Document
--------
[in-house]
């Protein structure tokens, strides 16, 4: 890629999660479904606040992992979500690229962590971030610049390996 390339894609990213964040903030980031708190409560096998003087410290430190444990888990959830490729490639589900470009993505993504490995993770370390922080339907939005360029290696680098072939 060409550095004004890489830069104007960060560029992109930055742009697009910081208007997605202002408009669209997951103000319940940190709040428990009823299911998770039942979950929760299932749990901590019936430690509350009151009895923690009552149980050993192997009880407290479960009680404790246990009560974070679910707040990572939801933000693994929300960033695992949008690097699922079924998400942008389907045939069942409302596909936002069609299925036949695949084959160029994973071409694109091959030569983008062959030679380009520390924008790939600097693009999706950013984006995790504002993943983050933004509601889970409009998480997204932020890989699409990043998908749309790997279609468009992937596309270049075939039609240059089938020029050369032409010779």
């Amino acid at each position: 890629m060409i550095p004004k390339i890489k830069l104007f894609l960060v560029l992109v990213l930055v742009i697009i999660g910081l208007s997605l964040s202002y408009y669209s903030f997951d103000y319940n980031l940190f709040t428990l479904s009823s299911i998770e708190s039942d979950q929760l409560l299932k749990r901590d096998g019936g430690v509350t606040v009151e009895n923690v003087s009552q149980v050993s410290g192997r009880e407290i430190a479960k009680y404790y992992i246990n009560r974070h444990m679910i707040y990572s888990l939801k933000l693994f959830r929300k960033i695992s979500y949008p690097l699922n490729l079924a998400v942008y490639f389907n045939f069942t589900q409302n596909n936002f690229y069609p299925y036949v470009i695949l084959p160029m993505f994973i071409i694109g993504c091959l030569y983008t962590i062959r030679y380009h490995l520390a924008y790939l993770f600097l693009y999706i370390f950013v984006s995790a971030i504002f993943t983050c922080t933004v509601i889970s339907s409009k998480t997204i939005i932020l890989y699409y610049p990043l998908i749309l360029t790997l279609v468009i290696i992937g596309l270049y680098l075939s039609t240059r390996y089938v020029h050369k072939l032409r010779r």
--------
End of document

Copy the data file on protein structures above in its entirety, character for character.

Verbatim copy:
[in-house]
């Protein structure tokens, strides 16, 4: 890629999660479904606040992992979500690229962590971030610049390996 390339894609990213964040903030980031708190409560096998003087410290430190444990888990959830490729490639589900470009993505993504490995993770370390922080339907939005360029290696680098072939 060409550095004004890489830069104007960060560029992109930055742009697009910081208007997605202002408009669209997951103000319940940190709040428990009823299911998770039942979950929760299932749990901590019936430690509350009151009895923690009552149980050993192997009880407290479960009680404790246990009560974070679910707040990572939801933000693994929300960033695992949008690097699922079924998400942008389907045939069942409302596909936002069609299925036949695949084959160029994973071409694109091959030569983008062959030679380009520390924008790939600097693009999706950013984006995790504002993943983050933004509601889970409009998480997204932020890989699409990043998908749309790997279609468009992937596309270049075939039609240059089938020029050369032409010779």
């Amino acid at each position: 890629m060409i550095p004004k390339i890489k830069l104007f894609l960060v560029l992109v990213l930055v742009i697009i999660g910081l208007s997605l964040s202002y408009y669209s903030f997951d103000y319940n980031l940190f709040t428990l479904s009823s299911i998770e708190s039942d979950q929760l409560l299932k749990r901590d096998g019936g430690v509350t606040v009151e009895n923690v003087s009552q149980v050993s410290g192997r009880e407290i430190a479960k009680y404790y992992i246990n009560r974070h444990m679910i707040y990572s888990l939801k933000l693994f959830r929300k960033i695992s979500y949008p690097l699922n490729l079924a998400v942008y490639f389907n045939f069942t589900q409302n596909n936002f690229y069609p299925y036949v470009i695949l084959p160029m993505f994973i071409i694109g993504c091959l030569y983008t962590i062959r030679y380009h490995l520390a924008y790939l993770f600097l693009y999706i370390f950013v984006s995790a971030i504002f993943t983050c922080t933004v509601i889970s339907s409009k998480t997204i939005i932020l890989y699409y610049p990043l998908i749309l360029t790997l279609v468009i290696i992937g596309l270049y680098l075939s039609t240059r390996y089938v020029h050369k072939l032409r010779r």